Two days after the National Women’s Hockey League suspended its 2021 season in Lake Placid, N.Y., due to a COVID-19 outbreak among participants, the operator of the New York State rink housing the competition put the blame squarely on the league, according to records obtained by Morning Consult, telling its commissioner the NWHL would have to pay a six-figure fee and find another place to finish the season.
In a Feb. 5 letter to NWHL interim Commissioner Tyler Tumminia obtained via a Freedom of Information Law request, New York State State Olympic Regional Development Authority Assistant Counsel Adam Powers said the league “materially breached its obligations to comply with its COVID-19 obligations” under their venue use agreement, and that the violations of the agreement were “solely attributable to the acts and omissions of the NWHL.”
Powers also demanded in the letter that the league pay the full $225,000 fee specified in the contract despite the event not being completed as planned. The contract called for the NWHL to pay half of that fee as an initial deposit, so the most the league would presumably owe ORDA is $112,500.
Neither ORDA nor the NWHL responded to requests for comment on whether the league had paid the fee in full.
The incident underlines the challenges sports properties and venues have had to grapple with in holding events safely amid the coronavirus pandemic.
The demand for payment shows that in addition to suffering a reputational setback, the suspension of the season had some financial ramification for the league, as well. While the six-figure sum wouldn’t be much to high-revenue sports leagues, it’s significant for a league in which the salary cap for an entire team’s roster in 2020 was reportedly $150,000.
The letter didn’t offer specifics about how the league violated the protocols, but media reports throughout the tournament documented several examples of the NWHL not strictly maintaining its so-called bubble environment, including players walking around town instead of remaining confined to their hotel rooms, and teams bringing in outside players after games had already started.
Teams were in Lake Placid for a two-week competition that was supposed to culminate in the crowning of a league champion on national TV for the first time.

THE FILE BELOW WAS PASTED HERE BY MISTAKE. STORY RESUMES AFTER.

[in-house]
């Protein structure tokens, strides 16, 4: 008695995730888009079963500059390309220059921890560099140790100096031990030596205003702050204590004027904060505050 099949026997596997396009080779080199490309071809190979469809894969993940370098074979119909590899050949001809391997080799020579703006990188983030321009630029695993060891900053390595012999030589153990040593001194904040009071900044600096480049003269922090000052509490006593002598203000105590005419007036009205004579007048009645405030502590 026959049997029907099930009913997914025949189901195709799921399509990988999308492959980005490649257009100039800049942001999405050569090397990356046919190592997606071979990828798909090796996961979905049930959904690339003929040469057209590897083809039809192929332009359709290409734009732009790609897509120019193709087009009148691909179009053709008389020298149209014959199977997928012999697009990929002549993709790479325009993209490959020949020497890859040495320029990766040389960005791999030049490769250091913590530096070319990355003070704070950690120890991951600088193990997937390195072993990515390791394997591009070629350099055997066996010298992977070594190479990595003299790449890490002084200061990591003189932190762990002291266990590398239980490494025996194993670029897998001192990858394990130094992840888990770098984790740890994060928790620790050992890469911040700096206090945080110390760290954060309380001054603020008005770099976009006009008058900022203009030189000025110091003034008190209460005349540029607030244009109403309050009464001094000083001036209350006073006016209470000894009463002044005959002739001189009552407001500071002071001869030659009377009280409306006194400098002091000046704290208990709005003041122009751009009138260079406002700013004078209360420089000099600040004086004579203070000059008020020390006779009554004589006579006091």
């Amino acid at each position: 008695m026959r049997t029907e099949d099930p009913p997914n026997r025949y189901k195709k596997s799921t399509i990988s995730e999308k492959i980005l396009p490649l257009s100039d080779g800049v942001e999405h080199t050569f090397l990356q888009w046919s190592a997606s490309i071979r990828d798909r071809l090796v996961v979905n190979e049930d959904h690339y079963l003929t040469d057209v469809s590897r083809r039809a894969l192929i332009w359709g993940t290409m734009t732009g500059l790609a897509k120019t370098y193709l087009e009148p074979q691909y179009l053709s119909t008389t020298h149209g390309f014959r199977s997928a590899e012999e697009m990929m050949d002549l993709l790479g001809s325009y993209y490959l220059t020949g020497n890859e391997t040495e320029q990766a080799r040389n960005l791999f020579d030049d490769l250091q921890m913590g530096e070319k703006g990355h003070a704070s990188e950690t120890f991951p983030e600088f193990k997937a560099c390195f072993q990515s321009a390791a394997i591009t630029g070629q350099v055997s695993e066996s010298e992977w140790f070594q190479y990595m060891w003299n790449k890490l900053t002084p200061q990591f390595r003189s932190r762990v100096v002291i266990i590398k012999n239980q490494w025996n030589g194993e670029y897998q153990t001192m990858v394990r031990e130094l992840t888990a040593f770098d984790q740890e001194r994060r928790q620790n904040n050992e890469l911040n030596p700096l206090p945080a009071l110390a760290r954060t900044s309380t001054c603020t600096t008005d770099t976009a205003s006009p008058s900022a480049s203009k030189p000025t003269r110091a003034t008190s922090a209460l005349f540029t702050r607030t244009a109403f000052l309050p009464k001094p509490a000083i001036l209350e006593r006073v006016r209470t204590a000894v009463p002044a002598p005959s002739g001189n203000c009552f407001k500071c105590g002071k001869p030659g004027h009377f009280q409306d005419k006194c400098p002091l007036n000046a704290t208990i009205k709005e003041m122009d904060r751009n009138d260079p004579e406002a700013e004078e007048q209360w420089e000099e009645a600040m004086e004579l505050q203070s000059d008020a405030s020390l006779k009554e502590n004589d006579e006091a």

In the contract, the two sides agreed that if a COVID-19 outbreak among participants in the tournament caused the event to end prematurely, they would both “work in good faith to reschedule and hold the event as soon as possible at a mutually agreeable time.” In his termination letter, however, Powers wrote that it was “not practical under the circumstances to provide the NWHL with any further opportunity to remedy its breach” given the risks to the participants, staff members and the local community.
The league did eventually finish its season with a four-team event last month at the Warrior Ice Arena in Boston, where the hometown Pride lifted the Isobel Cup after defeating the Minnesota Whitecaps. NBC Sports Network aired the final three matches, marking the first time professional women’s hockey aired on a major cable network and giving the league the stage it sought prior to the suspension of the initial season.
It’s unclear how much additional expense the league incurred by relocating the championship competition.
The NWHL first announced plans to play a two-week “bubble season” in October 2020, months after it was forced to cancel its 2020 Isobel Cup title game at the onset of the pandemic in March. It chose the 1980 Rink-Herb Brooks Arena in Lake Placid, which ORDA has operated since 1981, as the site for the games and scheduled play to run from Jan. 23-Feb. 5, 2021.
The NWHL’s sixth season got off to a promising start, with the league achieving record-breaking viewership for games streaming on Twitch and major brands such as Discover Financial Services and Dick’s Sporting Goods Inc. signing on as league sponsors.
There were signs, however, that the so-called bubble wasn’t as tight as the league initially described. Things began to unravel when several players on the Metropolitan Riveters tested positive for the novel coronavirus, forcing the team to withdraw, and got worse when the Connecticut Whale bowed out due to concerns about the virus. It was later reported that members of both the Whale and Pride had also tested positive.
Tumminia said in a Feb. 3 press conference that the league conferred with ORDA in its decision to suspend play and thanked the authority’s staff for helping to facilitate the event up to that point. Meanwhile, a spokesperson for ORDA told The New York Times it was working to “evaluate the cases as well as the league’s compliance with the required health and safety protocols.”